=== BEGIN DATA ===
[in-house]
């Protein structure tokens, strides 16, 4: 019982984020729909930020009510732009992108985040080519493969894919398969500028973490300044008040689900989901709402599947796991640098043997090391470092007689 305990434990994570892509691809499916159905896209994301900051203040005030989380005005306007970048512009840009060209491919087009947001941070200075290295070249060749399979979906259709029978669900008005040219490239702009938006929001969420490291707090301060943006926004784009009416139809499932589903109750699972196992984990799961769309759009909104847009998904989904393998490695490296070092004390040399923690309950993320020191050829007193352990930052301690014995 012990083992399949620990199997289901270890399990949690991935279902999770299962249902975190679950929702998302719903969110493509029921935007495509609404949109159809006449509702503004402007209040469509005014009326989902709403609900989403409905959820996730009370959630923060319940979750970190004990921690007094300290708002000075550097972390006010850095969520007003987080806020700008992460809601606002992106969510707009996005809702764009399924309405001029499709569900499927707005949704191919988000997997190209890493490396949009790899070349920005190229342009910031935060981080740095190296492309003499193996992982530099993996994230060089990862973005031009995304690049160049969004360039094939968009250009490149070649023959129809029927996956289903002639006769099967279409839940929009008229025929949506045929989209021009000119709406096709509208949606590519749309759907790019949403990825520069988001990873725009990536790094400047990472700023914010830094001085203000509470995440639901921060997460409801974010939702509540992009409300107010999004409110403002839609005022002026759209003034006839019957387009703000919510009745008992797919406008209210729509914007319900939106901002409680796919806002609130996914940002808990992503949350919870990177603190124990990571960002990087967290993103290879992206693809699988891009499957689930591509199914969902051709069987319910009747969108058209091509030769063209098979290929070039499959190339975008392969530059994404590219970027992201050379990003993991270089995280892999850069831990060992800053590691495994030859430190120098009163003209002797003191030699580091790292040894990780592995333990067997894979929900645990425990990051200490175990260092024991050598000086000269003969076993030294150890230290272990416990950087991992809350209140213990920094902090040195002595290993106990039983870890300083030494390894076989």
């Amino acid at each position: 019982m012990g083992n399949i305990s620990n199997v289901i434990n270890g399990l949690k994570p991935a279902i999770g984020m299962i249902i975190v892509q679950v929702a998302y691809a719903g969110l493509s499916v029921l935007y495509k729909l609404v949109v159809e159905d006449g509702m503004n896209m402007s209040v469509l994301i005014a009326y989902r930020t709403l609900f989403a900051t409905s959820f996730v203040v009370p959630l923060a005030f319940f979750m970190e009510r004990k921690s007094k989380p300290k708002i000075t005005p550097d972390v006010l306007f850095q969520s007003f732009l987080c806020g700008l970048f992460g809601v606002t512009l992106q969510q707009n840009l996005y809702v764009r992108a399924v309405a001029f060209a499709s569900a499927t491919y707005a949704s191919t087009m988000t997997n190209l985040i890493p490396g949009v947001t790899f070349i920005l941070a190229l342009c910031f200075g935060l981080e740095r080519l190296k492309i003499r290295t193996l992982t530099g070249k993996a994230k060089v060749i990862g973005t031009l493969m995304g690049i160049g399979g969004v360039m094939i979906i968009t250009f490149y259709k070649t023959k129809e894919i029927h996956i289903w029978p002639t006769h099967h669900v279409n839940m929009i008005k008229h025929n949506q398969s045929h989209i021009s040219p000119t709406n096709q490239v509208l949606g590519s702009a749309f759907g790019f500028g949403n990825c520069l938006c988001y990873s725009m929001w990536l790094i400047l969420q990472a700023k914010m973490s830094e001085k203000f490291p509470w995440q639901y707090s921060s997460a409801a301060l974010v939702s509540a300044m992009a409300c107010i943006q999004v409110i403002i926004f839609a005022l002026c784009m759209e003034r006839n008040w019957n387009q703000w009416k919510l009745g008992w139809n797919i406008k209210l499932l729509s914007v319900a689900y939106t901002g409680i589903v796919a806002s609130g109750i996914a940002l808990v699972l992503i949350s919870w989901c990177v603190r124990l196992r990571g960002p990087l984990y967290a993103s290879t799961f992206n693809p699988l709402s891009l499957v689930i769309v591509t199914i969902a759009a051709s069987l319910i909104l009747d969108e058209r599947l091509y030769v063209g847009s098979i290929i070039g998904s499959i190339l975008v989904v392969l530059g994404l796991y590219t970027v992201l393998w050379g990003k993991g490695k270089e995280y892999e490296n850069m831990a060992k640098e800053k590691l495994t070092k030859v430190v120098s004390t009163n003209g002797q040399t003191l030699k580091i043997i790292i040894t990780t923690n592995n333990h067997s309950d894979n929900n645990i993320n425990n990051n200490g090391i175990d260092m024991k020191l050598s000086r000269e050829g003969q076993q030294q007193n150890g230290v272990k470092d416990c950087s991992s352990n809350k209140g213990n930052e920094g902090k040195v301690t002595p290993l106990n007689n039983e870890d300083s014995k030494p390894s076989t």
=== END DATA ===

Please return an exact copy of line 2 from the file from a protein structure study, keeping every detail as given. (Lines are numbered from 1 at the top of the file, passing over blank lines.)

């Protein structure tokens, strides 16, 4: 019982984020729909930020009510732009992108985040080519493969894919398969500028973490300044008040689900989901709402599947796991640098043997090391470092007689 305990434990994570892509691809499916159905896209994301900051203040005030989380005005306007970048512009840009060209491919087009947001941070200075290295070249060749399979979906259709029978669900008005040219490239702009938006929001969420490291707090301060943006926004784009009416139809499932589903109750699972196992984990799961769309759009909104847009998904989904393998490695490296070092004390040399923690309950993320020191050829007193352990930052301690014995 012990083992399949620990199997289901270890399990949690991935279902999770299962249902975190679950929702998302719903969110493509029921935007495509609404949109159809006449509702503004402007209040469509005014009326989902709403609900989403409905959820996730009370959630923060319940979750970190004990921690007094300290708002000075550097972390006010850095969520007003987080806020700008992460809601606002992106969510707009996005809702764009399924309405001029499709569900499927707005949704191919988000997997190209890493490396949009790899070349920005190229342009910031935060981080740095190296492309003499193996992982530099993996994230060089990862973005031009995304690049160049969004360039094939968009250009490149070649023959129809029927996956289903002639006769099967279409839940929009008229025929949506045929989209021009000119709406096709509208949606590519749309759907790019949403990825520069988001990873725009990536790094400047990472700023914010830094001085203000509470995440639901921060997460409801974010939702509540992009409300107010999004409110403002839609005022002026759209003034006839019957387009703000919510009745008992797919406008209210729509914007319900939106901002409680796919806002609130996914940002808990992503949350919870990177603190124990990571960002990087967290993103290879992206693809699988891009499957689930591509199914969902051709069987319910009747969108058209091509030769063209098979290929070039499959190339975008392969530059994404590219970027992201050379990003993991270089995280892999850069831990060992800053590691495994030859430190120098009163003209002797003191030699580091790292040894990780592995333990067997894979929900645990425990990051200490175990260092024991050598000086000269003969076993030294150890230290272990416990950087991992809350209140213990920094902090040195002595290993106990039983870890300083030494390894076989």